The 4 main molecular subtypes of breast cancer are triple negative, HR +/HER2-negative, HR + /HER2 +, and HR-negative/HER2 +.5 Triple-negative breast cancer (TNBC) is so termed because it is negative for ER, PR, and HER2.5 This subtype is more prevalent in women who have a BRCA1 gene mutation and is associated with a more aggressive clinical course, poorer prognosis, and a higher risk of relapse.5,12,13 The 5-year survival rate for TNBC is 77%.5 TNBC lacks a receptor target and thus chemotherapy is used for systemic adjuvant treatment.4,5,14 HR +/HER2-negative is the most common breast cancer.14 It is associated with a favorable prognosis (5-year survival rate of 92%) because this type grows slowly and is less aggressive.5 Systemic adjuvant treatment of these cancers usually involves endocrine therapy either alone or in combination with chemotherapy.4 HR +/HER2 + cancers account for about 10% of all breast cancers and are typically treated with a systemic adjuvant combination treatment consisting of endocrine therapy, chemotherapy, and a HER2-targeted therapy.4,14 HR +/HER2 + has a 5-year survival rate of 89%.5 HR-negative/HER2 + was historically the most aggressive of the subtypes but prognosis has improved to a 5-year survival rate of 83% with the advent of HER2-targeted therapies.5,9 This type is treated systemically with a combination of chemotherapy and targeted anti-HER2 therapy.4 HR-negative/HER2 + is the focus of the remainder of this review.

HER2+ Breast Cancer

HER2 is a tyrosine kinase receptor of the ErbB family and is associated with cell signaling pathways that lead to cell proliferation, differentiation, and inhibition of apoptosis.15 As the most commonly overexpressed receptor in breast cancer, HER2 is amplified or overexpressed in about 15% of breast cancers, leading to dysregulated cell proliferation.15-17 HER2 potently activates downstream pathways that are involved in tumor growth, thus its expression levels directly correlate with invasion and prognosis of breast cancer.18 For these reasons, HER2 has been employed as a molecular target for the development of new therapies over the last 20 years.18 Although HER2 + breast cancers grow faster and are more invasive than other types, they are generally responsive to anti-HER2 therapy, which has improved prognosis.5,18

Therapeutic Overview: Standards of Care and New Innovations in Therapy

For patients with HER2 + breast cancer, HER2-targeted therapy is recommended. The preferred regimen is AC followed by paclitaxel with trastuzumab. Docetaxel, carboplatin, and trastuzumab (TCH) may also be used as a preferred regimen. Other regimens include AC followed by docetaxel and trastuzumab or docetaxel plus trastuzumab. Pertuzumab may also be incorporated into these adjuvant regimens if it was not used during neoadjuvant therapy. For metastatic breast cancer, the NCCN recommends pertuzumab plus trastuzumab in combination with a taxane (docetaxel or paclitaxel).4 Other regimens for metastatic breast cancer include ado-trastuzumab emtansine.4 Standard and other approved HER2-targeted therapies are discussed in more detail below, and the data for these agents are summarized in



Trastuzumab (Herceptin; Genentech) is the foundation for treatment of HER2 + breast cancer. It is a humanized immunoglobulin G1 kappa monoclonal antibody (mAb) that was first approved by the FDA in 1998 and has been shown in several clinical trials to significantly improve disease-free survival (DFS) and OS.4,16,33 The National Surgical Adjuvant Breast and Bowel Project B-31 trial (NCT00004067) compared a chemotherapy regimen of 4 cycles of AC followed by weekly paclitaxel for 12 weeks with the same chemotherapy regimen plus 1 year of trastuzumab starting on the first day of paclitaxel treatment.19 The North Central Cancer Treatment Group N9831 trial (NCT00005970) compared 3 regimens: 4 cycles of AC followed by weekly paclitaxel for 12 weeks (group A), completion of the group A regimen followed by 1 year of trastuzumab, or completion of the group A regimen with 1 year of trastuzumab beginning on day 1 of paclitaxel therapy. The results of the B-31 and N9831 trials were analyzed together for a combined total of 1679 women in the control group and 1672 women in the trastuzumab group. The median follow-up was 2 years and individuals in the trastuzumab group had a higher rate of DFS compared with the control group (hazard ratio [HazR], 0.48; 95% CI, 0.39-0.59; P < .0001). Additionally, the risk of death was improved by about one-third (HazR, 0.67; 95% CI, 0.48 - 0.93; P = .015).19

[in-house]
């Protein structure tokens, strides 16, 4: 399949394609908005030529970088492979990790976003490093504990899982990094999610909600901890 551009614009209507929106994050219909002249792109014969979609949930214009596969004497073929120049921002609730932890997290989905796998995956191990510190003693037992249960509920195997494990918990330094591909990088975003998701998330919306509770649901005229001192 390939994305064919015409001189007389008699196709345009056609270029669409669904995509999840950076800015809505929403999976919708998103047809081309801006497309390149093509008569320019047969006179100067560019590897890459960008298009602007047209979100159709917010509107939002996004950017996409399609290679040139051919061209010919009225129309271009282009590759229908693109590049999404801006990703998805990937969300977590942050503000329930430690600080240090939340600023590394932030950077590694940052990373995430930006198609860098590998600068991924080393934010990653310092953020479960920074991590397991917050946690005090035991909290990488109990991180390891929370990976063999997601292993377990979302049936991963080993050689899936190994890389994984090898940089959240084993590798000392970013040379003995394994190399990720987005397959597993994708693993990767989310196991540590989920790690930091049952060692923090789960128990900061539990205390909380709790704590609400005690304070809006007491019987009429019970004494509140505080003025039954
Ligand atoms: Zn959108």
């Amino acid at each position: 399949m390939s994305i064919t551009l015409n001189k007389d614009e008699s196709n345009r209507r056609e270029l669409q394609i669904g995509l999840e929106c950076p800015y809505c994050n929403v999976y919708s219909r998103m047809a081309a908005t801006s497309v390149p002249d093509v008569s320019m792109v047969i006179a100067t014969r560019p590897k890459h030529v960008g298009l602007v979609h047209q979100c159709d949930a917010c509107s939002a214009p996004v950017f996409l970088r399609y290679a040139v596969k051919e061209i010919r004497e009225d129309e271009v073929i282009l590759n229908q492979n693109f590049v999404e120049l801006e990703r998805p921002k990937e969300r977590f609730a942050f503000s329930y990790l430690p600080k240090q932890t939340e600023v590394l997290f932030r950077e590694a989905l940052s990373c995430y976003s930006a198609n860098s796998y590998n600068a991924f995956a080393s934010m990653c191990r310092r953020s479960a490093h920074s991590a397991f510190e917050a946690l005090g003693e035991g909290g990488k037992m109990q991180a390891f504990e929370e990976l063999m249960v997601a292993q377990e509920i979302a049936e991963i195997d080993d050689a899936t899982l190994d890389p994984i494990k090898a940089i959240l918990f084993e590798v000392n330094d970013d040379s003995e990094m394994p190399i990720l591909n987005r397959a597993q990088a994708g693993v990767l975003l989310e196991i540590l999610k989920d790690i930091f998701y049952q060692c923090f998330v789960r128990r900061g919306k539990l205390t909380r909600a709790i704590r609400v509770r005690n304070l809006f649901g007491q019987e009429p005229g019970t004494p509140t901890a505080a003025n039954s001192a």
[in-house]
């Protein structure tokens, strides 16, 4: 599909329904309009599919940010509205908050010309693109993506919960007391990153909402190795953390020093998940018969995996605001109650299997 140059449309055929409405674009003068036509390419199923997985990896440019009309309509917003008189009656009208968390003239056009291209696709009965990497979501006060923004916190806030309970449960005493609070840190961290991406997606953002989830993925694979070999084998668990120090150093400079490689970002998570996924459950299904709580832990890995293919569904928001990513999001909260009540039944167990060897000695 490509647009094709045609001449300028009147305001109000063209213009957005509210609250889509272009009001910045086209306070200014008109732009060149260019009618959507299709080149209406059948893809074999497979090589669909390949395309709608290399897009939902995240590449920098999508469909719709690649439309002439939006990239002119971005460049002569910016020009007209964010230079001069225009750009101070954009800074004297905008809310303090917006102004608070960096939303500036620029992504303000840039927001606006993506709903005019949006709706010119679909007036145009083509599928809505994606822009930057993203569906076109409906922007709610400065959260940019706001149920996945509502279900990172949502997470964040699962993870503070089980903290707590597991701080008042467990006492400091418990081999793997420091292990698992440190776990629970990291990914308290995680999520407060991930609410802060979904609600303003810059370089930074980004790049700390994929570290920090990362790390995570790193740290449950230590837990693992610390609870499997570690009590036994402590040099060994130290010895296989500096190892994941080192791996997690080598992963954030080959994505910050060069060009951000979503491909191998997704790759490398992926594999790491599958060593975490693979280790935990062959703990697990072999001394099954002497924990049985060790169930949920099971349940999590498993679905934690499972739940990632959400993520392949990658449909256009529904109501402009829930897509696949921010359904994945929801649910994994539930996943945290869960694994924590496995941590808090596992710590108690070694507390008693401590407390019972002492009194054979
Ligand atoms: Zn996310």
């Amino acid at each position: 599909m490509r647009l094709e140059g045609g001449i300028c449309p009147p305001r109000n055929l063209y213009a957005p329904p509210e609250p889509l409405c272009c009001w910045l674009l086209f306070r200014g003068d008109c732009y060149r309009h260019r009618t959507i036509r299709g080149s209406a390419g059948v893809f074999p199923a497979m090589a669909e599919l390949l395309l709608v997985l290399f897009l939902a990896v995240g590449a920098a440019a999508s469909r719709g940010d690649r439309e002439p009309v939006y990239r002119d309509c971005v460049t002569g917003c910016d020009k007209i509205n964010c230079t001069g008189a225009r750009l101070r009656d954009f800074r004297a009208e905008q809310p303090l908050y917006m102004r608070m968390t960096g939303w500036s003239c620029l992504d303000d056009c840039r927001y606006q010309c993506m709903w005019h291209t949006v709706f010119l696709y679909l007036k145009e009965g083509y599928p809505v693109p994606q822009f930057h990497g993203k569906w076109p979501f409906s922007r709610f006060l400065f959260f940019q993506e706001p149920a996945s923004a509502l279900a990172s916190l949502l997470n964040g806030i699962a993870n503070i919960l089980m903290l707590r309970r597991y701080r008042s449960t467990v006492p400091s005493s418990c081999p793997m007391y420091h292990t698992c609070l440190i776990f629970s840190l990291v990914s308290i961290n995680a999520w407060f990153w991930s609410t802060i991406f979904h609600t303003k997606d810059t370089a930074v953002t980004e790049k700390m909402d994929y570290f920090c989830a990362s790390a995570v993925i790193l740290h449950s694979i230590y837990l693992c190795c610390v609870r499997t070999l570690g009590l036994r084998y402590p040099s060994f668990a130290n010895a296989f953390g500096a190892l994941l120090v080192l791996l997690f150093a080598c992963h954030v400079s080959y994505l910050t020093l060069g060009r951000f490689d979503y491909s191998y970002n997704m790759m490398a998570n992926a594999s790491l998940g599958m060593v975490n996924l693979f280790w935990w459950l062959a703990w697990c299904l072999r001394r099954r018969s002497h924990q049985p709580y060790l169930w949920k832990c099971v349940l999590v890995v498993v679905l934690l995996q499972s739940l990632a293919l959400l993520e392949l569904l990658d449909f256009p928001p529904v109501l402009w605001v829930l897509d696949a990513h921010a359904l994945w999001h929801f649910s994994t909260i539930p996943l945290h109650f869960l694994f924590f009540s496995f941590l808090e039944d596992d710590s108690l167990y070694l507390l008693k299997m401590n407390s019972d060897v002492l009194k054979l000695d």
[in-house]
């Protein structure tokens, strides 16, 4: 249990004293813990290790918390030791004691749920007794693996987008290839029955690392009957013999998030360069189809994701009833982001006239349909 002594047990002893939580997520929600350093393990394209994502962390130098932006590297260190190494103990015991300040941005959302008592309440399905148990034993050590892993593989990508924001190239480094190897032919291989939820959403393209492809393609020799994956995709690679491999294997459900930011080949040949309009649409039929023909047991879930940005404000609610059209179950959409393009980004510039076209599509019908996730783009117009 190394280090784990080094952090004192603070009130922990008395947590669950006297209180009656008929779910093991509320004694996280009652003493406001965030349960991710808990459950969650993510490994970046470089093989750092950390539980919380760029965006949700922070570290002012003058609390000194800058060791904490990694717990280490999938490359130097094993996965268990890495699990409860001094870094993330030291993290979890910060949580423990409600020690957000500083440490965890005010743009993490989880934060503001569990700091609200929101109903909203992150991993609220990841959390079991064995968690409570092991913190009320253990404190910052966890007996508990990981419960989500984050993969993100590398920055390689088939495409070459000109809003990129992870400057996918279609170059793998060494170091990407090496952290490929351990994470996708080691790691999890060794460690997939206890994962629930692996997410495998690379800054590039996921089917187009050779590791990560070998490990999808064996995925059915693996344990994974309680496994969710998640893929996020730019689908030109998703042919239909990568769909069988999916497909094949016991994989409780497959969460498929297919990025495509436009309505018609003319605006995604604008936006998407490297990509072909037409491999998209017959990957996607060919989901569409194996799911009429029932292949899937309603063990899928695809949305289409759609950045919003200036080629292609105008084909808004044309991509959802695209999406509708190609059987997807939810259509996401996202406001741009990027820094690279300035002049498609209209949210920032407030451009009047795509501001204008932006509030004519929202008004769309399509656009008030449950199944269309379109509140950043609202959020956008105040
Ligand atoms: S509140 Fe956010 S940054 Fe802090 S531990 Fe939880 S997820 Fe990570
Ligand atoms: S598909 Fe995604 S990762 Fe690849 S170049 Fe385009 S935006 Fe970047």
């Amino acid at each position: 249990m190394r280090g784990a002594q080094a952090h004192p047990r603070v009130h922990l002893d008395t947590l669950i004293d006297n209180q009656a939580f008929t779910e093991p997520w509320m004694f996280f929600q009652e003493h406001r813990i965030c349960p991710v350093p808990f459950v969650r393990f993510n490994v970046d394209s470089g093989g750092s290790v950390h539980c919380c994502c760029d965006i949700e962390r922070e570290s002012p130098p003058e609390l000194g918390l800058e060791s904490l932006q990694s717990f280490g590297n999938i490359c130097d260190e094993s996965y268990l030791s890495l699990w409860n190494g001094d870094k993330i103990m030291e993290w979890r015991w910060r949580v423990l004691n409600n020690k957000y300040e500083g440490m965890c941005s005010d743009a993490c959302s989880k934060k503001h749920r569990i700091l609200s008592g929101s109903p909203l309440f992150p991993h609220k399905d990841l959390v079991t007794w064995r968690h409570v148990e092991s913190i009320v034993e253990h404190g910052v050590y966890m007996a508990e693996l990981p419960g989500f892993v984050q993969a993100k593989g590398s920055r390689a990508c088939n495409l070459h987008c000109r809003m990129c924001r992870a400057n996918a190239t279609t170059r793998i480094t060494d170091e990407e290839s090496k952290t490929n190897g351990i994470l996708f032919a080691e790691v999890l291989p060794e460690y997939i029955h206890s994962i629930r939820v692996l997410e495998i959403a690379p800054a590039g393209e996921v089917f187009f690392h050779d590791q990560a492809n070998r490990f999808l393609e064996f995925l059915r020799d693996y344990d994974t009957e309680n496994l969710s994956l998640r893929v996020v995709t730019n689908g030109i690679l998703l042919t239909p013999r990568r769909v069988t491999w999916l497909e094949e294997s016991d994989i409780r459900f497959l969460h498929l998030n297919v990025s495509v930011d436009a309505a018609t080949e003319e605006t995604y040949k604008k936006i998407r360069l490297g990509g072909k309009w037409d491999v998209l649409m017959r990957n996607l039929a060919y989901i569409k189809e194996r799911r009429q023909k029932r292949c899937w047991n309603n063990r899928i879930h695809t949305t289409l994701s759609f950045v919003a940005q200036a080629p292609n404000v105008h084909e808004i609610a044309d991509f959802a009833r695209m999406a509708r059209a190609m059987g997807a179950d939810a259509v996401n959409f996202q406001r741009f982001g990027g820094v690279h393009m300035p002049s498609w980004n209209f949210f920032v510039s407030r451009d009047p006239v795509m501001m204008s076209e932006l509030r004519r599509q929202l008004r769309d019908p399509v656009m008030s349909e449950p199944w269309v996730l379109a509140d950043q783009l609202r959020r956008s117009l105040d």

The HERA trial (NCT00045032) was conducted in women who had received surgery and completed 4 cycles of adjuvant chemotherapy. After completion of this regimen, the study compared clinical observation alone (n = 1693) with an additional 1 year of trastuzumab (n = 1694) or 2 years of trastuzumab (n = 1694). After a median follow-up of 1 year, the combined 1-year and 2-year trastuzumab group had a higher rate of DFS compared with the observation group, with 127 DFS events occurring in the trastuzumab group compared with 220 in the observation group (HazR, 0.54; 95% CI, 0.43 - 0.67; P < .0001).20

In these studies, the use of adjuvant trastuzumab with anthracycline-based regimens (eg, doxorubicin) was associated with an increased incidence of congestive heart failure.19,20 Thus, the BCIRG 006 study additionally investigated a nonanthracycline, trastuzumab-based regimen (group 3) and compared 3 groups: 4 cycles of doxorubicin and cyclophosphamide followed by docetaxel (AC-T) every 3 weeks for 4 doses (group 1), AC-T followed by 1 year of trastuzumab starting with the first dose of docetaxel (group 2), and 6 cycles of docetaxel plus carboplatin with concurrent trastuzumab (TCH) followed by trastuzumab for 34 weeks. Both trastuzumab groups saw improvement in DFS and OS compared with the standard AC-T therapy. The 5-year rate of DFS for the AC-T plus trastuzumab group was 84% (HazR, 0.64; P < .001); OS was 92% (HazR, 0.63; P < .001). For TCH, the 5-year DFS rate was 81% (HazR, 0.75; P = .04) and OS was 91% (HazR, 0.77; P = .04). There was no statistical difference between the 2 trastuzumab groups; however, the BCIRG 006 study was not powered to compare them. The incidence of congestive heart failure was 5 times higher in the AC-T plus trastuzumab group compared with the TCH group (P < .001).21